#BlockbusterBeat by Matt Lynch Film

Queen & Slim | Melina Matsoukas

November 26, 2019

A Tinder date between the two title characters in Queen & Slim (Jodie Turner-Smith and Daniel Kaluuya, respectively) goes horribly wrong after they get pulled over by a cop (Sturgill Simpson, weirdly) so cartoonishly racist that he draws his gun when Slim mentions that it’s cold outside. After a struggle, the officer is killed, and Queen, a lawyer who knows what’s in store for them in the criminal “justice” system, convinces Silm that their only choice is to go on the run. It’s a setup tailor-made for some quintessential exploitation; a tried-and-true genre template on which to graft some righteous political anger that can ride right along side pulpy thrills and uncomfortable sex and violence. At one point someone actually calls these two the “Black Bonnie and Clyde,” but that legendary American new wave entry wasn’t as safe as this one by half, and moments like that only underline the ways in which Melina Matsoukas and Lena Waithe’s film looks good on paper but fumbles the execution.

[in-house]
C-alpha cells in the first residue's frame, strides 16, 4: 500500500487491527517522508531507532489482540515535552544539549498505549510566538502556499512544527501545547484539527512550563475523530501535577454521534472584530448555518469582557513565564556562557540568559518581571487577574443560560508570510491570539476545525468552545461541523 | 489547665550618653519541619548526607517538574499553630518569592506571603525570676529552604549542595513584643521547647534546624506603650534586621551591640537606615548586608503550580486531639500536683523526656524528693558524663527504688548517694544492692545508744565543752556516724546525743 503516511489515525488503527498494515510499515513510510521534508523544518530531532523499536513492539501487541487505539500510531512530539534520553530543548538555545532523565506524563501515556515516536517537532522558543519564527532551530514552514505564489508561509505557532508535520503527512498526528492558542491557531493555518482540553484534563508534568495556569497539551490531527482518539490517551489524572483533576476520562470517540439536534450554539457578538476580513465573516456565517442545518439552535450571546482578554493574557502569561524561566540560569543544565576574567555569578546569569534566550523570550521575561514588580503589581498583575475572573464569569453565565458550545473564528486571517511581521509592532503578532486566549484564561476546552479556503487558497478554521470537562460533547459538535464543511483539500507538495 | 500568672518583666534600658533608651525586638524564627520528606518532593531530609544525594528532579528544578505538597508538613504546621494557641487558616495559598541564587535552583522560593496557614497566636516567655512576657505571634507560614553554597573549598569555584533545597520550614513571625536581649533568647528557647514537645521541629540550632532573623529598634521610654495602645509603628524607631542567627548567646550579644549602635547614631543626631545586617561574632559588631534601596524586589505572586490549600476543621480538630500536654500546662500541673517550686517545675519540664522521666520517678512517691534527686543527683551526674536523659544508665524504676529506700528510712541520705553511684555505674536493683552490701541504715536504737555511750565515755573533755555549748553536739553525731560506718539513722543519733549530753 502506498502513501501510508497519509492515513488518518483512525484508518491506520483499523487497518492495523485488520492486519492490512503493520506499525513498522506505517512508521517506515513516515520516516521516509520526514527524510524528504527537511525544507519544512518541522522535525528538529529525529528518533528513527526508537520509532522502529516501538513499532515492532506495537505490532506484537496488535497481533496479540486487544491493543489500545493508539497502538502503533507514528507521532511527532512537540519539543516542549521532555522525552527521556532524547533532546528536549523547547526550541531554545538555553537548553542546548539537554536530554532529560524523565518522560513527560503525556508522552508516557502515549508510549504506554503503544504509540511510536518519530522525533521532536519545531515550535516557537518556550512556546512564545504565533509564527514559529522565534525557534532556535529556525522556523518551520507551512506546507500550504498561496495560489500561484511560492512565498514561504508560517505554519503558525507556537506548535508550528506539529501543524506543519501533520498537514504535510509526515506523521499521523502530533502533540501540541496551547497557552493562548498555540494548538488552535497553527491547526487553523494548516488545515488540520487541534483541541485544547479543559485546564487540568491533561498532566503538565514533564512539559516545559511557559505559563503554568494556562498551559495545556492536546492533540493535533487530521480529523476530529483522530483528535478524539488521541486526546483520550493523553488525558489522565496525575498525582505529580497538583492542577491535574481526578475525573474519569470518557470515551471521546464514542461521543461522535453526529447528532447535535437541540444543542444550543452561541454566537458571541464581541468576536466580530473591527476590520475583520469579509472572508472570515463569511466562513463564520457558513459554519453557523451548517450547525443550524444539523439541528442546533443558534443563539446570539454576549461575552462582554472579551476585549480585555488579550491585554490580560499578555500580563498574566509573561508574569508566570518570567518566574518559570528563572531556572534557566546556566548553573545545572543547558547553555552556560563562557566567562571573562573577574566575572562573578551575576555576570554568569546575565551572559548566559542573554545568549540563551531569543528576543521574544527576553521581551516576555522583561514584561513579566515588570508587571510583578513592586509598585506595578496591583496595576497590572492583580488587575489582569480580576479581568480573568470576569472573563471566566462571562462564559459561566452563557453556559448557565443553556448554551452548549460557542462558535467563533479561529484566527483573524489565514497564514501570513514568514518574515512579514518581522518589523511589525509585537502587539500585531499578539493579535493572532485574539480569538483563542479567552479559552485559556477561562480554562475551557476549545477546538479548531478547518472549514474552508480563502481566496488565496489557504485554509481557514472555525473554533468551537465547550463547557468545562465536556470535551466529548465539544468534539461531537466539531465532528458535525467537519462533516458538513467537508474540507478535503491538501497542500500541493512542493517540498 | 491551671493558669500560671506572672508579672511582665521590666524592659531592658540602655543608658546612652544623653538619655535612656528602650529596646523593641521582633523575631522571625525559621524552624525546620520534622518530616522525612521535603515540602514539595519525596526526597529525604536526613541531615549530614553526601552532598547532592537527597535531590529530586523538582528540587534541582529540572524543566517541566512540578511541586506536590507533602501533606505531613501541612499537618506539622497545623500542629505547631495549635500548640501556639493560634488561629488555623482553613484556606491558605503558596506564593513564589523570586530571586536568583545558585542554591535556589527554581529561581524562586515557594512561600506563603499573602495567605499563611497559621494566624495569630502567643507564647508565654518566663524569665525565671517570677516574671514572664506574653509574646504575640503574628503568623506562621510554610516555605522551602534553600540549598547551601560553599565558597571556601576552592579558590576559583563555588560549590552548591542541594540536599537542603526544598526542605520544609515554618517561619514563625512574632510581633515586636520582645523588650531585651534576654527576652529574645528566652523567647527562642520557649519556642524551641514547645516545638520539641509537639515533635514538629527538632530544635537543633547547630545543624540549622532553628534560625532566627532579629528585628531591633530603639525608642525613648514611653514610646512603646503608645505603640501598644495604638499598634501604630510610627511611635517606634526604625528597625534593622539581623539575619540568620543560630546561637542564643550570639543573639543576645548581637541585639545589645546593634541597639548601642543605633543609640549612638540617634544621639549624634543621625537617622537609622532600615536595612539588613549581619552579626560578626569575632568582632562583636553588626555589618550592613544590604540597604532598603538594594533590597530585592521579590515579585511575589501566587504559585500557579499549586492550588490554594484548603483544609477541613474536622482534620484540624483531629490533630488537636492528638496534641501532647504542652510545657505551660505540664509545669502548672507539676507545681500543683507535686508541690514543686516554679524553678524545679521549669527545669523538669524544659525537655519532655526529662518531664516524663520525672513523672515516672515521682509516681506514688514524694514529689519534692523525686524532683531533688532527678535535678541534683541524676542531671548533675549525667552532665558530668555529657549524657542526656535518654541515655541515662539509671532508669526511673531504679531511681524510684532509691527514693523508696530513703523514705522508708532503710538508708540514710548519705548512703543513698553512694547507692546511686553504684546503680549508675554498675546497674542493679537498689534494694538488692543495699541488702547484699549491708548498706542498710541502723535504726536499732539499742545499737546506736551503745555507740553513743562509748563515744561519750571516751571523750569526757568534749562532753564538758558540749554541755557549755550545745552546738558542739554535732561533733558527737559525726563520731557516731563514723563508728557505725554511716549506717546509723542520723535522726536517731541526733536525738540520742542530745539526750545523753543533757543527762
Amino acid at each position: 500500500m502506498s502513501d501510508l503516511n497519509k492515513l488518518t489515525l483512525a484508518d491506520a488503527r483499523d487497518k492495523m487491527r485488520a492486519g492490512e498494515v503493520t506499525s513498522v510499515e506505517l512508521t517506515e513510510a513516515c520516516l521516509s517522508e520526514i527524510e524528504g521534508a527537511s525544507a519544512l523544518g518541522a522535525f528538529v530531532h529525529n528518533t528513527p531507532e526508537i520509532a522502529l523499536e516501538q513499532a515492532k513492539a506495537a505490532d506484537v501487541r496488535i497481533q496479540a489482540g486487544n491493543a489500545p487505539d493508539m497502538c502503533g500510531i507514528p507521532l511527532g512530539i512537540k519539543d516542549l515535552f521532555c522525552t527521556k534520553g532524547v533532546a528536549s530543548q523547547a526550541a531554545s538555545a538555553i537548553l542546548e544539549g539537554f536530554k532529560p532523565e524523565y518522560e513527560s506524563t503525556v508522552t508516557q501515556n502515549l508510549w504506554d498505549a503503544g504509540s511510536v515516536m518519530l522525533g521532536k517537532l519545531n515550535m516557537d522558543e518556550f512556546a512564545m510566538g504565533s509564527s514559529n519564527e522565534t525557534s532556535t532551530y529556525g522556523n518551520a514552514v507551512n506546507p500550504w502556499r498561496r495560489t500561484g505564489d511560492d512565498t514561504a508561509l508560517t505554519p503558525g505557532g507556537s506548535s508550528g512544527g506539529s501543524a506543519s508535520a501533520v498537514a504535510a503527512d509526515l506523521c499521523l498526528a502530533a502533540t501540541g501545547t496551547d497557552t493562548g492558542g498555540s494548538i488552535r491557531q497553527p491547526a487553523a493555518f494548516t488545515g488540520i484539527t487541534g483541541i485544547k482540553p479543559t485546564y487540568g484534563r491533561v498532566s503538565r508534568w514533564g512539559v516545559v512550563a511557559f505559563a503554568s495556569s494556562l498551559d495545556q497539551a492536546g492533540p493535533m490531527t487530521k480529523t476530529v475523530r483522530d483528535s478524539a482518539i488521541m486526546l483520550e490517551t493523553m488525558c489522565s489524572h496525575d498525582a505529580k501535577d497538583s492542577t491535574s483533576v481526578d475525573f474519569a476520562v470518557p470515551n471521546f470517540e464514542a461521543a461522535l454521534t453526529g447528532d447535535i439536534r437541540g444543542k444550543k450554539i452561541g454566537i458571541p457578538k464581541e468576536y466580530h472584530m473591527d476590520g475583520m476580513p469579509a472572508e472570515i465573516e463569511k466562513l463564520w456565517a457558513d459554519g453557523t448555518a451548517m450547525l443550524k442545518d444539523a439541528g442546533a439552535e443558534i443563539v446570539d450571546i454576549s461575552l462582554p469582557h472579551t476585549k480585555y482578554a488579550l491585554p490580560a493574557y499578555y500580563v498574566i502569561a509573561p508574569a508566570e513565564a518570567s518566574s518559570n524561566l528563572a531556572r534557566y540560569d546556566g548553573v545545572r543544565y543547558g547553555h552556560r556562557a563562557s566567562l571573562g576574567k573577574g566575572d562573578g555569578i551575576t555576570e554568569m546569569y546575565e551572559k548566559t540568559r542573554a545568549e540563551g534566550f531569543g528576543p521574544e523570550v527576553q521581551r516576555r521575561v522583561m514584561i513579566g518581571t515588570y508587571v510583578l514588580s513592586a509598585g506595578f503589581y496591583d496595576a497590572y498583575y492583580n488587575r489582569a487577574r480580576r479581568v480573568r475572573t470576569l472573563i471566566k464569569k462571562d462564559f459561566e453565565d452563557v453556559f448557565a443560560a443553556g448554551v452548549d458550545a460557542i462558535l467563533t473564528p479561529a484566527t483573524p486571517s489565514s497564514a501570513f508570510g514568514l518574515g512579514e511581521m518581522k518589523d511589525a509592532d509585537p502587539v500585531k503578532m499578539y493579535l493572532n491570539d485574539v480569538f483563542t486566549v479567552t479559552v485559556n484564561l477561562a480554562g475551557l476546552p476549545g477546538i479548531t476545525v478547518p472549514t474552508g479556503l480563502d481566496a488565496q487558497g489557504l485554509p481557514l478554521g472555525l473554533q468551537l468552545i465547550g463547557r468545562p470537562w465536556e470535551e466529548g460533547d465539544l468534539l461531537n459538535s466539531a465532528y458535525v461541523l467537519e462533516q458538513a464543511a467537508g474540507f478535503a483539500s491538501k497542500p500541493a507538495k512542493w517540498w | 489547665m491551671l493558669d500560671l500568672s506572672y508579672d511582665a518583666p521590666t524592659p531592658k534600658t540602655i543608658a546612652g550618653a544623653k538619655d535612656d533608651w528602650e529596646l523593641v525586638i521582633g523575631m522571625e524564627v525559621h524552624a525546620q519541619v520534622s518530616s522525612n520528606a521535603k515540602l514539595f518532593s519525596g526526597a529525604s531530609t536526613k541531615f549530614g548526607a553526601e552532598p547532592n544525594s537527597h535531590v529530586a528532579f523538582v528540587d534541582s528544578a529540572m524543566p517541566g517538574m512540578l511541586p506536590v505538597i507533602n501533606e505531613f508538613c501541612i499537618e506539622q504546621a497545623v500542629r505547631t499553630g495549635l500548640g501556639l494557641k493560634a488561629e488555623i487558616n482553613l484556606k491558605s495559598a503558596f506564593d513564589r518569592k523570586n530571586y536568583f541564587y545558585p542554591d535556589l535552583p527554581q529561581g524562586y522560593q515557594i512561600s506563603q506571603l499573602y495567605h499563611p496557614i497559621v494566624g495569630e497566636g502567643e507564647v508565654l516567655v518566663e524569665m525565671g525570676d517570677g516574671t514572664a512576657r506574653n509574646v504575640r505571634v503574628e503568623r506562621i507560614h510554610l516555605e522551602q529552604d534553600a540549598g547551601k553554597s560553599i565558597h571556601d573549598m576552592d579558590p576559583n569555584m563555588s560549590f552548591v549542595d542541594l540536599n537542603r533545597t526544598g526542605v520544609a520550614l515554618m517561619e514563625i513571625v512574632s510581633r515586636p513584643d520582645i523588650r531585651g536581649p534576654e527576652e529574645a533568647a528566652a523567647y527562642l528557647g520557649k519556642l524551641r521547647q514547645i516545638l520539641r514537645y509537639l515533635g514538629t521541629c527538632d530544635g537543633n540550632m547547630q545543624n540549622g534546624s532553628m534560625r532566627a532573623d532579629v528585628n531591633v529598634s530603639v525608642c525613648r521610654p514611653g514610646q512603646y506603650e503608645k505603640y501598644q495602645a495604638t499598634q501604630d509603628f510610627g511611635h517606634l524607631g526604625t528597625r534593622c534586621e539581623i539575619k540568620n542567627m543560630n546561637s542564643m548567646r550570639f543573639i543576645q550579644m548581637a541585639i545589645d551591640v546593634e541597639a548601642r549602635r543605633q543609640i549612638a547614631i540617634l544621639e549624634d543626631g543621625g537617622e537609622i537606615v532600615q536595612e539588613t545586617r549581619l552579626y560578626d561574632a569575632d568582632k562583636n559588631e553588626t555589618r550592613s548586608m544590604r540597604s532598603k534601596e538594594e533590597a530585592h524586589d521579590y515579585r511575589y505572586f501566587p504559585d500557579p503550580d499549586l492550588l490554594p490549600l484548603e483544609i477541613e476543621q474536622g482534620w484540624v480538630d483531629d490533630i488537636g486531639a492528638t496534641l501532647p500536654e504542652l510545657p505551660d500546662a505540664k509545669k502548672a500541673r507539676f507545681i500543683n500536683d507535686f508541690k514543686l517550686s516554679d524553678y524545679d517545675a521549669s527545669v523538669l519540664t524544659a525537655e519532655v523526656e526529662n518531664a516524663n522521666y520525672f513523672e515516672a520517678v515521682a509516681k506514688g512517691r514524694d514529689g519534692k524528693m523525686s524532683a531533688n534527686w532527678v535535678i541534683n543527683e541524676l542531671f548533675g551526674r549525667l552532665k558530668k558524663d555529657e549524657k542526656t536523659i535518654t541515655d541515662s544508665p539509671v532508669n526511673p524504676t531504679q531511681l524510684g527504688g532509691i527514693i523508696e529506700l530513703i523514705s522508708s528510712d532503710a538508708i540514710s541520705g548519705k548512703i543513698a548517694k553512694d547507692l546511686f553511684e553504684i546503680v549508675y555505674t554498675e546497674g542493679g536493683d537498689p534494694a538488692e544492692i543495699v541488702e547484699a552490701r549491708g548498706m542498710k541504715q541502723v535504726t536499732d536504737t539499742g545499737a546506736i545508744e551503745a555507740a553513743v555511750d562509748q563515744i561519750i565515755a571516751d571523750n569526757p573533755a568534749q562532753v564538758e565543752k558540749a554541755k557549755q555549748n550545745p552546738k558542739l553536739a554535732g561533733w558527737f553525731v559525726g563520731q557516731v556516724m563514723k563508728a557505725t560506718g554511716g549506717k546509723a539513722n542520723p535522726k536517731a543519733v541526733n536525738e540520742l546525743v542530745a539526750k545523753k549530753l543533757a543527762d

Matsoukas’ visuals are as precise as in her tremendous music video work but applied to this sort of would-be exploitation it lacks grit, all airless tableau that one might easily call evocative, but evocative of what, exactly? Images of prison roadside work gangs only provide the most obvious of symbols, an easy counterpoint to the lush highway backdrops the couple passes through in endless driving montages. These languid digressions make the film seem desperate to bend itself toward an almost meditative, fantastical tone, existing in a surreality that clashes very insistently with both the lovers on the run story at its core and the dire stakes of the issues it’s claiming, accidentally or not removing momentum, jeopardy, desperation. The political provocations of its narrative remain just that; with one vaguely incoherent exception (a juxtaposition of an anti-police riot that ends in tragedy with a car-backseat sex scene) there’s very little here that’s confrontational, and what remains is calculated mainly to reinforce what we already know, what we’re already comfortable being (very correctly, but still) angry about. That Bonnie and Clyde comparison someone mentioned just doesn’t stack up; Bonnie and Clyde were outlaws, straight-up killers, while Queen and Slim aren’t allowed to be anything more than martyrs.

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